Ralph R. Frerichs

Fourth International Congress on AIDS in Asia and the Pacific, 

Manila, Philippines, October 27, 1997

The intent of this presentation was to offer alternatives to conventional VTC (voluntary HIV testing and counseling) for detecting HIV infection in Asia.  VTC programs, as favored by UNAIDS and others, tend to be expensive and limited in coverage.  As a result, only a low percentage of HIV infected persons in Asia are aware of their viral status. To increase coverage without major government investment, alternative are suggested that rely on rapid HIV tests, home collection and laboratory HIV testing, and home HIV testing.  

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Suggested Readings

  • Frerichs, R.R. Personal screening for HIV in developing countries. Lancet 343:960-962, 1994.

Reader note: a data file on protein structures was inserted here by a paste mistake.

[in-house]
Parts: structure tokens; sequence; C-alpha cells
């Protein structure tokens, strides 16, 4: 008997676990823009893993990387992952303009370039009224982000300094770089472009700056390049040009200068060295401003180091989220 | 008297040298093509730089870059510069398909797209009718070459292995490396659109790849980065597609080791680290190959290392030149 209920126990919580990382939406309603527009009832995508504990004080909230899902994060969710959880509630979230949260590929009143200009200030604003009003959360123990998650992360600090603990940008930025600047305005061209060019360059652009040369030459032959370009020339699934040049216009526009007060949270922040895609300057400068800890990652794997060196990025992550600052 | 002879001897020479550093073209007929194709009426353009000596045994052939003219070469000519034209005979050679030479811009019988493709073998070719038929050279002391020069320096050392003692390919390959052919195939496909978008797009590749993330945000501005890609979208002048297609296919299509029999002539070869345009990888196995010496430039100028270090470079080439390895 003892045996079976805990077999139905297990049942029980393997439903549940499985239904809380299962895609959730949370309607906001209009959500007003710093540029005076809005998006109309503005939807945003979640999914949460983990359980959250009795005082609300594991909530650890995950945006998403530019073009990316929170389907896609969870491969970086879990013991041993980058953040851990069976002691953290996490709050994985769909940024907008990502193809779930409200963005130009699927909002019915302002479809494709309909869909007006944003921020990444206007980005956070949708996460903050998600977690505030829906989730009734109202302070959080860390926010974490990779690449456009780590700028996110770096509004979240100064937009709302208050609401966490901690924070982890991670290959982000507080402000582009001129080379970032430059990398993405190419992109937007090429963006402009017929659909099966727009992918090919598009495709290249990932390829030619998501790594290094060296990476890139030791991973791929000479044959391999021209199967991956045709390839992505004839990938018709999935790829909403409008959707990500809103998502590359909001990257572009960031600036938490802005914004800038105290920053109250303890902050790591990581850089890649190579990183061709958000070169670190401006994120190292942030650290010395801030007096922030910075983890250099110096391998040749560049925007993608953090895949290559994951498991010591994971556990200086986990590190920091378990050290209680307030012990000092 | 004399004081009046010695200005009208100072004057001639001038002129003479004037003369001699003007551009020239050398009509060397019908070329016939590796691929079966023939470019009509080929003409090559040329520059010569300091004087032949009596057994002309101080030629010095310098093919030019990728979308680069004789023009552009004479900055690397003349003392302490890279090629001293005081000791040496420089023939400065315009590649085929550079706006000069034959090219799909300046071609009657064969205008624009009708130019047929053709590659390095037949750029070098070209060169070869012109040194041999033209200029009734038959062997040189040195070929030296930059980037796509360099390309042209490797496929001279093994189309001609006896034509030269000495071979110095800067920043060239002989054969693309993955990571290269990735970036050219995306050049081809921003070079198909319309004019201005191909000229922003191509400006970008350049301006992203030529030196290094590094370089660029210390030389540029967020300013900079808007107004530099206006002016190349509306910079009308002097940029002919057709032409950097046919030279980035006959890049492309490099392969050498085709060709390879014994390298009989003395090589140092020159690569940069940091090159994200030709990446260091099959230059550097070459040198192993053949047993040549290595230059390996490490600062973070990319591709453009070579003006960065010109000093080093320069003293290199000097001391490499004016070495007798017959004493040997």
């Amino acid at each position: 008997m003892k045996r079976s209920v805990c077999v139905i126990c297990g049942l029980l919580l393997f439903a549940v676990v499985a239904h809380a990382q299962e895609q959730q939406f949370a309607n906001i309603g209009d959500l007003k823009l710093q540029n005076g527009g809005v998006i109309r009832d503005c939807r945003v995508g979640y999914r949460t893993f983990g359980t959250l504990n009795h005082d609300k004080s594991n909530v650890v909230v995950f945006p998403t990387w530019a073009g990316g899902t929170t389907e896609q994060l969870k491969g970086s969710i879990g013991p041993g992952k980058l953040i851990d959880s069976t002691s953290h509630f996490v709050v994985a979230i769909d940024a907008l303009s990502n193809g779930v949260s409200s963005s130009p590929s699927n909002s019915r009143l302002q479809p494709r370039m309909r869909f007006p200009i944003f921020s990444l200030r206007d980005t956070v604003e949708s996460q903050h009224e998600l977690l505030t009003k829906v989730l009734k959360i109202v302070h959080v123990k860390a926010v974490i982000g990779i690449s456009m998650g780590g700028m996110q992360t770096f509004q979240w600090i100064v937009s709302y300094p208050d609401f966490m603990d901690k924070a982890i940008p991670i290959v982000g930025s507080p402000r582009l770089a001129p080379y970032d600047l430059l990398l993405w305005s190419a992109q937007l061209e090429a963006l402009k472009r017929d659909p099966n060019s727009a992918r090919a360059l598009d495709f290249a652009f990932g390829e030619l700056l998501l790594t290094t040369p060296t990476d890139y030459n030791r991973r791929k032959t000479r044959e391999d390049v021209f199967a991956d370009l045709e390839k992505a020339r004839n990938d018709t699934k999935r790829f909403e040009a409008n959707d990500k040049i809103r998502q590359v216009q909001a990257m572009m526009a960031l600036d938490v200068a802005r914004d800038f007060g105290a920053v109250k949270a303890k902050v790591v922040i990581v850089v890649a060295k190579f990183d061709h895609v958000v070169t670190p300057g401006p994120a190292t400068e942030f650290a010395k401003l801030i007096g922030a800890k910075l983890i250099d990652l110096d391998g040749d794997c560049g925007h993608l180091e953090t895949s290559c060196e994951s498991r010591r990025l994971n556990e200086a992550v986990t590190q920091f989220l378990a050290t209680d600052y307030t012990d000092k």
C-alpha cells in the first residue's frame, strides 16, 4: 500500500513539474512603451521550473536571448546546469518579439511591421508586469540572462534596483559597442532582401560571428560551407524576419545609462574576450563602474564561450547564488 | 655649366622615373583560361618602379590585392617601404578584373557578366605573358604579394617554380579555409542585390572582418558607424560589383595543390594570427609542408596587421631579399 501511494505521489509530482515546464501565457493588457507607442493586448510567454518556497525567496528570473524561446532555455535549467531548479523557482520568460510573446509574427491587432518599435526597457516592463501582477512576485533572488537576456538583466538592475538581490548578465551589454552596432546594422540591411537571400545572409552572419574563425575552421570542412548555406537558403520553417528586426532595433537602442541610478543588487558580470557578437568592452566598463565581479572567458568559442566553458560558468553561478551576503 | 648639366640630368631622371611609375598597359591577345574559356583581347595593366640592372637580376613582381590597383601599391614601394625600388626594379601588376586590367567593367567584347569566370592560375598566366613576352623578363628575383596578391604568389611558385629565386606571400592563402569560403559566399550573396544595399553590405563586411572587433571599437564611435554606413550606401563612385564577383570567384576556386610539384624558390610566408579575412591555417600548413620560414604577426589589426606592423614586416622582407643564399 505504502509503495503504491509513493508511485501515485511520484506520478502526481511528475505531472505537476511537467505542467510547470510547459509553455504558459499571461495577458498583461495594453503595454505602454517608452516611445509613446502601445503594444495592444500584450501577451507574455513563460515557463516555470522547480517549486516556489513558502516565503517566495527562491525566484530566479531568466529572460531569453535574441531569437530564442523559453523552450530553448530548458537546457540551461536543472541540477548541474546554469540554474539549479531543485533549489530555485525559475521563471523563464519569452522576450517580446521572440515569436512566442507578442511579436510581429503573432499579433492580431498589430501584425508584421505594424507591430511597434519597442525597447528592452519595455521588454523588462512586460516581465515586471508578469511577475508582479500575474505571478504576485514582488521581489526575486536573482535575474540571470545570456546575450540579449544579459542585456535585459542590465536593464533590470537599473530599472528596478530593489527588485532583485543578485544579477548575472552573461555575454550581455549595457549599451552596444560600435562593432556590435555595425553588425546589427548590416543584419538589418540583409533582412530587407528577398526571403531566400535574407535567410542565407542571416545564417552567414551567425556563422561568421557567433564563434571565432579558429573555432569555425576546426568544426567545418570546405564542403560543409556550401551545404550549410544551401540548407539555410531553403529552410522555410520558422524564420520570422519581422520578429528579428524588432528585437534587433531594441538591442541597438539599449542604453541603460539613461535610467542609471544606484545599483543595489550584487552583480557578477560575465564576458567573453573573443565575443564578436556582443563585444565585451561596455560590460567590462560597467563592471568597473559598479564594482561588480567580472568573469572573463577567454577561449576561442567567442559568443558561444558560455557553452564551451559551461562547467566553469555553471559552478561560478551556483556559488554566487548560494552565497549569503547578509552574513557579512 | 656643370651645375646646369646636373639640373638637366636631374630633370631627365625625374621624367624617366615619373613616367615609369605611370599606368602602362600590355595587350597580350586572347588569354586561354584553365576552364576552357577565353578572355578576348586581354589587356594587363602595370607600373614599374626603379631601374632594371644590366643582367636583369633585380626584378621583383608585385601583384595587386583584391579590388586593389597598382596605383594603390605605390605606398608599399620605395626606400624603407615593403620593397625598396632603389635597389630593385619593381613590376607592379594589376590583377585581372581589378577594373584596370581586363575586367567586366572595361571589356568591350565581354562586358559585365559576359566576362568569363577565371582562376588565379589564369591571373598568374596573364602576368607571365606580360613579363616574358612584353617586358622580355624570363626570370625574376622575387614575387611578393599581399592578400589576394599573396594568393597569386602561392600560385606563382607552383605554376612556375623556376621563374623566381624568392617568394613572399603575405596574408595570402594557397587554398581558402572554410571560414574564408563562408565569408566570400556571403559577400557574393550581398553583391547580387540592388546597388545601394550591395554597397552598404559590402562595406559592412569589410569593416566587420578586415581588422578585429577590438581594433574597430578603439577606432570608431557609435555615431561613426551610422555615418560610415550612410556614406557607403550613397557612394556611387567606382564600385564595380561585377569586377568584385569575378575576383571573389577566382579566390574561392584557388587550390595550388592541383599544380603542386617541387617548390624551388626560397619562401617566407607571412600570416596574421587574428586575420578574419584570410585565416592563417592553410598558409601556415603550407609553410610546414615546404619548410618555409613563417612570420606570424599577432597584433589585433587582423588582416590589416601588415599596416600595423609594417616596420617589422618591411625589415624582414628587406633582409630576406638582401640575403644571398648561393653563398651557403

• Frerichs, R.R., Silarug, N., Eskes, N., Pagcharoenpol, P., Rodklai, A., Thangsupachai, S., and Wongba, C. Saliva-based HIV antibody testing in Thailand. Aids 8:885-894, 1994.

  • Wongba, C., Pagcharoenpol, P., Eskes, N., Frerichs, R.R., and Silarug, N. HIV saliva test for surveillance and surveys. Aids 9(9):1104-1105, 1995.

  • Schopper, D. and Vercauteren, G. Testing for HIV at home: what are the issues? Aids 10(13):1455-1465, 1996.

  • Frerichs, R.R. Harm of not permitting personal HIV screening in developing countries. Aids 11(7):936-937, 1997.

  • Merson, M.H., Feldman, E.A., Bayer, R., and Stryker, J. Rapid self-testing for HIV infection. The Lancet 349:352-353, 1997.

  • Frerichs, R.R. HIV winners and losers. Epidemiology 6(3):329-331, 1995.